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When Should You Trust "Expert Opinion"?

image loading... by Bo Bennett, PhD, Social Scientist, Business Consutlant
posted Saturday Mar 02, 2013 12:00 AM

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Bo Bennett, PhD

Social Scientist, Business Consutlant

About Bo Bennett, PhD

You can read my full bio at http://www.BoBennett.com.

When should you trust "expert opinion"?  Given that we cannot possibly critically examine every claim ever made, here is a three step heuristic (mental shortcut) that will help you to provisionally accept or reject a claim, while admitting that you have not critically examined the issue.  Realize that by phrasing your beliefs and views in this way will keep you more open to following the evidence and less prone to the many biases and emotions that will keep you from the truth.

Step 1: Look at the claim itself.  Is it a claim of faith?  In which case, "expert" status is irrelevant unless you share that faith (e.g., 100% of fairyologist say that fairies exist).  The Pope says that transubstantiation (literally turning wafers and wine into Jesus’s body and blood, respectively) is true, and he is certainly an expert in Catholic dogma, however; it is a claim of faith.  If it is a faith-based claim and you share the faith, or if it is a scientific claim (empirical, testable, falsifyable), then proceed.  It is important to note that the veracity of philosophical claims and claims of faith can only be seen as “true” within the particular faith or philosophical world view.  What is the level of consensus among other experts?  Generally speaking, the greater the consensus, the more confidence you can have in the claim.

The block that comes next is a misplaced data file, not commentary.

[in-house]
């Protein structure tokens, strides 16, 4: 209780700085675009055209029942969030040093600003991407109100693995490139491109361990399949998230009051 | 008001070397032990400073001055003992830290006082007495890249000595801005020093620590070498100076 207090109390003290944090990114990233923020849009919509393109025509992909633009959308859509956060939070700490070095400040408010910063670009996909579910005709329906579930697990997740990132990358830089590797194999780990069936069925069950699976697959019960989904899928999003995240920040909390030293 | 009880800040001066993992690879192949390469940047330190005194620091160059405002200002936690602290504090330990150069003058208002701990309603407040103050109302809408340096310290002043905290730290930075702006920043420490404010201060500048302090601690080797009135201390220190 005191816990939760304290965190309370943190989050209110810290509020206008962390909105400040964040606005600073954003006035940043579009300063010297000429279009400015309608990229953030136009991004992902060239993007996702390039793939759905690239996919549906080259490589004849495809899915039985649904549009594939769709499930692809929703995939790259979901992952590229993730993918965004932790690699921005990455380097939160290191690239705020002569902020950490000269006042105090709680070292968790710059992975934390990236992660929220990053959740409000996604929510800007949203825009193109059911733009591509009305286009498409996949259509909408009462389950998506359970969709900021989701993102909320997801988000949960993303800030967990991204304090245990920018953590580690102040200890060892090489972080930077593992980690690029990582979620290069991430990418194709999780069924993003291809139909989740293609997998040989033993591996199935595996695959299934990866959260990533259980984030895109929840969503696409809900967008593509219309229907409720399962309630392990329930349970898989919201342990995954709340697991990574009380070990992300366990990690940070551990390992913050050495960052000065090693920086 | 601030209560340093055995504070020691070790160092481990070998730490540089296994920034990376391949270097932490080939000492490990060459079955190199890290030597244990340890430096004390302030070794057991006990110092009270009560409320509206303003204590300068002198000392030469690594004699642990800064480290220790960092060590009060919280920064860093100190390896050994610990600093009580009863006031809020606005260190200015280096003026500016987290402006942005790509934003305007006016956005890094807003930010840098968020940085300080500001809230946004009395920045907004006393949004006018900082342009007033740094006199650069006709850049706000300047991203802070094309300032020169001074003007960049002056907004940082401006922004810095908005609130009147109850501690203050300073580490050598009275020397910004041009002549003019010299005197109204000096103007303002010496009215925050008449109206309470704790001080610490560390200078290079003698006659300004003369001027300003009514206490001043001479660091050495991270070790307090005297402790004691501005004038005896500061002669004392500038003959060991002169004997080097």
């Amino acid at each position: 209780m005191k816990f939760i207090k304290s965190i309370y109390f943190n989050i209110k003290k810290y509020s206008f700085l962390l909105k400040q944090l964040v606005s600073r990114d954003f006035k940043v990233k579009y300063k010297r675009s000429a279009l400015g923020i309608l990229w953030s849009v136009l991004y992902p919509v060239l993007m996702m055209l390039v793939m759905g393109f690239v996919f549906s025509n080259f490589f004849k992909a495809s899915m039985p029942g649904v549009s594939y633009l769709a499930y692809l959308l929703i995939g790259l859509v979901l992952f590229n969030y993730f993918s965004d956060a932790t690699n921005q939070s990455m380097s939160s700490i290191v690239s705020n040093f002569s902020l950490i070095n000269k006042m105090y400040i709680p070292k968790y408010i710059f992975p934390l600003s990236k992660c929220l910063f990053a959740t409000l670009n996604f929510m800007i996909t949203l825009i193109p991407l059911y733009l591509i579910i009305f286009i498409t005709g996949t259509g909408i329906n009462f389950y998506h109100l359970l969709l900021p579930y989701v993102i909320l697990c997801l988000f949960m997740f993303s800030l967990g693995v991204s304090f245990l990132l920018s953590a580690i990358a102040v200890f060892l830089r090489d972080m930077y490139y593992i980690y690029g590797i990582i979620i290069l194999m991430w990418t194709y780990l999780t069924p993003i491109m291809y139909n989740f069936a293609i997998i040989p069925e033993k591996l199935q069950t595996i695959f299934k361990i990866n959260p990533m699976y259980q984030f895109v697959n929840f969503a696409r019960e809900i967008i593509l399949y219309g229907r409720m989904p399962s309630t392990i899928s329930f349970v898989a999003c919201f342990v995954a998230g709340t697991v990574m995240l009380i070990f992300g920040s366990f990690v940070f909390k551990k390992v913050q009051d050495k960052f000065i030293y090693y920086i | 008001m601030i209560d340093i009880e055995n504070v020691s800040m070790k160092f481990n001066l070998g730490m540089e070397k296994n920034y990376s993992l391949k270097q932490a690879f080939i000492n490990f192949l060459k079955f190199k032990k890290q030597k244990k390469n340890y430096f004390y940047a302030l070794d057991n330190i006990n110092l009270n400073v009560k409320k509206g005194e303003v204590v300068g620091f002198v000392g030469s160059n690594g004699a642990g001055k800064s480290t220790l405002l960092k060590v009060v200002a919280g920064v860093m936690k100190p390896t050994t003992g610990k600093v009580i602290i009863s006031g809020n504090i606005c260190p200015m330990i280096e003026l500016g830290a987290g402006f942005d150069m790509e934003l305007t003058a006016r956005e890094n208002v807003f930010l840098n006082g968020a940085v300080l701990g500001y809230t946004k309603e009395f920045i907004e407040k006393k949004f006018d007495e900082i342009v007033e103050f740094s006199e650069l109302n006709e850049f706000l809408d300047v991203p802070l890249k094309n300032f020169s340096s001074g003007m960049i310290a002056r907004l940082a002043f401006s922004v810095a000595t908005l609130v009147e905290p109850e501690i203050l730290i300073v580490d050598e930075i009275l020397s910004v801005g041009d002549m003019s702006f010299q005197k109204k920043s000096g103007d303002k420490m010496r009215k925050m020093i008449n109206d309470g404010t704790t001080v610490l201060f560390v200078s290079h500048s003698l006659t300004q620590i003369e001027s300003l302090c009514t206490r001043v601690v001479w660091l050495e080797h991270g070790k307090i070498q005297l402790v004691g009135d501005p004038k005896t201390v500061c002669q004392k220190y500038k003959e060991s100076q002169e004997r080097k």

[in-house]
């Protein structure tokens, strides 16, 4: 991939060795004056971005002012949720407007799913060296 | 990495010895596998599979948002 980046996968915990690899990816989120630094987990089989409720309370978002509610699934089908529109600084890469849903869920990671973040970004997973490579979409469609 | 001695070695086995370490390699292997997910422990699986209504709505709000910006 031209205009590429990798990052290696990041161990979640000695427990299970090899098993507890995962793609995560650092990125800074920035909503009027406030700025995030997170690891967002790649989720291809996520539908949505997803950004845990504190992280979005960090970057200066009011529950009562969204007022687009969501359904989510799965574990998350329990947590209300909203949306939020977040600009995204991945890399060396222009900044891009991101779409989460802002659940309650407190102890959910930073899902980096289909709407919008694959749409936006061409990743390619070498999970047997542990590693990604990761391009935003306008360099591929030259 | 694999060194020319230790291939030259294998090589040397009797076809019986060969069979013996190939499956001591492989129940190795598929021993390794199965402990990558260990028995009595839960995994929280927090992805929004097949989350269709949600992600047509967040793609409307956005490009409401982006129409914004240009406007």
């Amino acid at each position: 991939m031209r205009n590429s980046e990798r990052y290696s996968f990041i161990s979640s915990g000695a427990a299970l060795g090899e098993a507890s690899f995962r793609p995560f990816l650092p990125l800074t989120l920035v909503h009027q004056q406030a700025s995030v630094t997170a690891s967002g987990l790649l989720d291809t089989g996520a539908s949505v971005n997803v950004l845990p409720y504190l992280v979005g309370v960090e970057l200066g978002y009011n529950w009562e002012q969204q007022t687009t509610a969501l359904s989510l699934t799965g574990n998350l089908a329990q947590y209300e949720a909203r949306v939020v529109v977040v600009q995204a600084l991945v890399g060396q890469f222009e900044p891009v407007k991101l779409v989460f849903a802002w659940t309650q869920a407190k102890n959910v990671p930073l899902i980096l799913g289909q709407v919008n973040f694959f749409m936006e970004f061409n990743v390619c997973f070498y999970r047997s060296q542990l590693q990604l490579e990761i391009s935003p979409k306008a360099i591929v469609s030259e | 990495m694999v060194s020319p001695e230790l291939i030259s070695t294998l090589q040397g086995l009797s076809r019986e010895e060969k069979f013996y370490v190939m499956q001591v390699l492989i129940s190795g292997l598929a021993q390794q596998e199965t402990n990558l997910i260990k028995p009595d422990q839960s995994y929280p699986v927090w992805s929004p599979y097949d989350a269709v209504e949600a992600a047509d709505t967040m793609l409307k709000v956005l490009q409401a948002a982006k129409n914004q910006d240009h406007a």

Step 2: Look at the "expert."  Is this person really an expert?  Expert status could be a result of factors, and is very subjective.  Does this person have any clear religious, political, or financial motivations for making the claim?

Step 3: Look at the relationship between the claim and the "expert."  Is the claim being made by the expert in the expert's field of expertise? For example, an expert in medicine is not automatically and expert in cosmology.  Is a scientific claim being made by someone with no expertise in the scientific method?

Keep in mind that this is a heuristic only, a way to provisionally accept or reject claims made by reported experts.  Depending how important the claim is to you, combined with your level of provisional trust in the claim, you can decide if this is a claim that you would want to invest the time to critically examine, or be satisfied with your provisional analysis.


Bo Bennett, PhD
Founder and Developer of http://www.YourWebEmpire.com — A modular, web-based platform designed to quickly and easily create multiple attractive and highly-functional web properties.

The Dr. Bo Show > http://www.TheDrBoShow.com
About Me > http://www.bobennett.com
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